Waterloo, Ill., mail, daily, 12 p.m.
Melrose, Mo., mail, tri-weekly, Monday, Wednesday
and Friday, 12 p.m.
Bonhomme, Mo., semi-weekly, Monday and Friday, 12
p. m.
Santa Fe and New Meico mail, tri-weekly, via Pacific
Railroad, Monday, Wednesday and Friday, 2.30 p.m.
Sunday, Mails.—For Chicago, Cincinnati, Louis-
ville, Cairo, New York and the East, close at 1 p.m.
Through mails for Jefferson City, Sedalia, Pleasant Hill,
Warrenburg, Lexington, Kansas City, Independence
and Leavenworth, close at 1 p.m.
Delivery by Carriers.
In the business portion of the city, letters and newspa
pers are delivered from five to seven times a day, or at
7.30 a.m., and immediately after the arrival of each
mail during the day. In the outer portions of the city,
two daily deliveres are made.
All those who are supplied by carriers will call for their
letters at the office on Sunday.
Letters are equally as safe in the hands of carriers as if
delivered froma Post Office, and are more certain to
be handed to the rightful owners, who are thus saved
the time and trouble of calling or sending for their cor-
respondence, which is frequently done when where are
no letters for the applications.
Free delivery of letters by carriers at the residences of
owners, may be secured by observing the following
1. Direct letters plainly to the street and number, as
well as the Post Office and State.
2. Head letters with teh writers post Office and State,
street and number, sign them plainly with full name,
and request that answers be directed accordingly.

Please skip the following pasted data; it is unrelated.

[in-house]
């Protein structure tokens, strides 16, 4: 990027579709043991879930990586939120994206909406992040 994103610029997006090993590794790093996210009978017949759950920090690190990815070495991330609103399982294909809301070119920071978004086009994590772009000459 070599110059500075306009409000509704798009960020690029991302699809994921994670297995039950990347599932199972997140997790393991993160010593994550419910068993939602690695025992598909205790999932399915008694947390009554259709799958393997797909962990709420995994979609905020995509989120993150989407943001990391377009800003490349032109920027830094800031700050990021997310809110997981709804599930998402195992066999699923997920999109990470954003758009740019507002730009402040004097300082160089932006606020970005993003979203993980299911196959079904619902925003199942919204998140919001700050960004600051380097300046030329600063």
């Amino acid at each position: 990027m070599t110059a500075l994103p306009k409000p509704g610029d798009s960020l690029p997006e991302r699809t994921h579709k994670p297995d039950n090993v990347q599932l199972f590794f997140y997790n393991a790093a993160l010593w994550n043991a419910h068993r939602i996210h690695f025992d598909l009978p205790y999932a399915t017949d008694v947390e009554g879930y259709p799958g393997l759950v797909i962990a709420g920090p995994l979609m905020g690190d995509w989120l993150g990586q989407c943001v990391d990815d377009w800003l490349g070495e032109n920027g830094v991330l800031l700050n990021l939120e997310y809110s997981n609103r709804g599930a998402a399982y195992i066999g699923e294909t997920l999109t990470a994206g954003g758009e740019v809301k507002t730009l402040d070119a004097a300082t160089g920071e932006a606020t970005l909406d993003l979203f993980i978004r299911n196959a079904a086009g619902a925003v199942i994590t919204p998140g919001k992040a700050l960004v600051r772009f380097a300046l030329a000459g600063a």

3. Letters to strangers and transient visitors in a town
or city, whose special address may be unknown, should
be marked on the lower left hand corner with the word
4. Place the postage stamp onthe upper right hand cor-
ner, and leave space between the upper and direction
for post-marking, without interfering with the writing.
n.north B.—A request for the return of a letter to the
writer, if unclaimed within 30 days or less, written
or printed, with the writer's name, post office and
State across the left hand side of the envelope, on the
face side, will be complied with free of charge.—Law
of 1866.
Receiving Stations.
The post master general has authorized boxes to be put
up at convenient locations throughout the city for the
reception of letters and circulars.
All letters and circulars deposited in these boxes will be
carried to the office free.
These boxes will be visited daily, except Sundays, by
collectors at 1 and 6 p.m. On Sunday and holidays
at 6 p.m.
In the central portion of the city collections will be
made more frequently.
A limited supply of stamps may be obtained at any of
these stations.
Valuable letters should always be taken to the post office
and registered.
Persons remitting money should obtain money ordersat
the money order office.
Rates of Postage.
The postage on letters to be forwarded in the mails to
any part of the United States, is three cents per half
ounce, prepaid by stamps.
The postage on letters and papers dropped in this office
of delivery in the city is one cent per half ounce,
prepaid by stamps.
Transient newspapers, pamphlets, proof sheets, book
manuscripts, samples, sample cards, photograph
cards, cards, maps, blanks, blank paper, engravings,
envelopes, seeds, roots, scions and printed matter (ex-
cept circulars and books), will be rated at two cents
for every four ounces, or fraction thereof prepaid by